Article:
HVAC Tips: Understanding the Difference Between a Humidifier and Dehumidifier
by Greg Leisgang on March 26, 2014
Posted in: Indoor Air Quality
You may have heard about or have had to use a dehumidifier or a humidifier. You may also be aware that humidity is one of the factors determining how livable an area is. But how do these appliances work together with your HVAC system to keep you and your home comfortable?
Humidity is the amount of moisture in the air, and if it gets too high or too low, you can expect some trouble. High humidity can lead to condensation on surfaces throughout the home. Think of your bathroom walls immediately after a hot shower, which can, if unaddressed, lead to mold and bacteria growth, as well as the warping and aging of fixtures. But when humidity is too low, it can lead to throat, skin and lung irritations, along with other maladies. It's also harder to keep a home warm if the air is too dry.
To keep your home's humidity at its proper level – in the 40 percent range – you may need to introduce additional moisture when it gets too dry and remove it when it gets too humid. Two appliances work in concert to keep levels right all year round:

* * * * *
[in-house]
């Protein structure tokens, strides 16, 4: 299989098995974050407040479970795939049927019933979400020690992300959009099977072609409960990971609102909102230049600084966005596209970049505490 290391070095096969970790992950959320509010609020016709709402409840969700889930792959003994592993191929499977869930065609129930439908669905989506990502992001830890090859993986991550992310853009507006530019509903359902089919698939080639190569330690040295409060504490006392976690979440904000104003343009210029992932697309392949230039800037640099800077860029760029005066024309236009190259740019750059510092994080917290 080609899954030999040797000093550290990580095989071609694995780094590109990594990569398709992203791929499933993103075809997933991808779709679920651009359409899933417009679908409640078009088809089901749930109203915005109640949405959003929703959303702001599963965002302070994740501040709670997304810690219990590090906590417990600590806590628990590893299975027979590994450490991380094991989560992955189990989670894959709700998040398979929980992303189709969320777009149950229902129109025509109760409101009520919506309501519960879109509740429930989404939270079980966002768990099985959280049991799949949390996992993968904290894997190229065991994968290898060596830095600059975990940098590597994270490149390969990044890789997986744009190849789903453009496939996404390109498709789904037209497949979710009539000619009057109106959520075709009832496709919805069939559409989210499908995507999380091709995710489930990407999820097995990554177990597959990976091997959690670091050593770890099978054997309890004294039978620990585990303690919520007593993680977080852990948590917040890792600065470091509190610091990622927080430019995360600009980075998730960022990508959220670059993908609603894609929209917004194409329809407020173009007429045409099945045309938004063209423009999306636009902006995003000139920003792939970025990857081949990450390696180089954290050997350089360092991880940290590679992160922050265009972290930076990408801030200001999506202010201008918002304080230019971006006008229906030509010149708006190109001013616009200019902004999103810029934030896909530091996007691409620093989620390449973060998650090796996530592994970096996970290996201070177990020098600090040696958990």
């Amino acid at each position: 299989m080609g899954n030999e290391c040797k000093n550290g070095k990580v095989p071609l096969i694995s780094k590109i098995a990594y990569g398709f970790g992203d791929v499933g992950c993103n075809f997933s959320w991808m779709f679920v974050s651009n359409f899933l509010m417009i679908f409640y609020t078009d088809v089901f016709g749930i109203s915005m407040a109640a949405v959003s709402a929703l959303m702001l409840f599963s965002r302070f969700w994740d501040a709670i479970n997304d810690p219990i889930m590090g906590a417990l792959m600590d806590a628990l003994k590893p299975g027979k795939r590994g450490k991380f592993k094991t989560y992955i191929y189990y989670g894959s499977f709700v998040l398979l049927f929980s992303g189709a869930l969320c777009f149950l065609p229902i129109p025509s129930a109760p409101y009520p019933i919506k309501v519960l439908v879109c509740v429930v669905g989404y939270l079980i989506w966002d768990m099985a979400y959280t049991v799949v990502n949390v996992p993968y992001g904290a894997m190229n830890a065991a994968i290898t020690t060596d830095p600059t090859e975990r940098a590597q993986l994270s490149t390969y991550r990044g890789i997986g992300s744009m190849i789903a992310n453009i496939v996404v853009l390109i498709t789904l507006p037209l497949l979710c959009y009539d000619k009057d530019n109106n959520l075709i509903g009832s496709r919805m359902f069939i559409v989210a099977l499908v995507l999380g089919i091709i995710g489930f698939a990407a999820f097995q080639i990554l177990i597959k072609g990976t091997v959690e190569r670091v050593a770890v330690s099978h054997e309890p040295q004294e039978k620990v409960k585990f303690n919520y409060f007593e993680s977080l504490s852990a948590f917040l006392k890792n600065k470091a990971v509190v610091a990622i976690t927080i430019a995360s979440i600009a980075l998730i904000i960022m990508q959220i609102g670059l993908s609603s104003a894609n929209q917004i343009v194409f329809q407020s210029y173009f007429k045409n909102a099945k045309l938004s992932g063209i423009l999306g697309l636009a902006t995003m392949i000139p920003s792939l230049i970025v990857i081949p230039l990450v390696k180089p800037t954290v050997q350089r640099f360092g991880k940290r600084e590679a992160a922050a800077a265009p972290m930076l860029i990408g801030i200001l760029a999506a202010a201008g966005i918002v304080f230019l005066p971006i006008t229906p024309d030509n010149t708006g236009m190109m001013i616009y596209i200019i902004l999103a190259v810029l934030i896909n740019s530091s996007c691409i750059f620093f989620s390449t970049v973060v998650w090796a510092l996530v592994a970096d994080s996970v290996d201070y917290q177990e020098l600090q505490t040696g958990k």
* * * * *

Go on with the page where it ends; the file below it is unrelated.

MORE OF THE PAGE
- A humidifier increases humidity by introducing water vapor into the air circulating through your home.
- A dehumidifier removes humidity, holding the excess water in a tank for later disposal with a portable unit or draining it away in a whole-house installation.
While small, portable units of each of these appliances exist for single-room applications – keeping a closet or bathroom dry, for example, or keeping a bedroom humid enough to let you breathe easy at night – installing them into your central HVAC system can keep your entire home at its properly balanced humidity point.
To learn more about air quality in your greater West Chester area home, or for other HVAC needs, contact us today at Tri-County Heating & Cooling.
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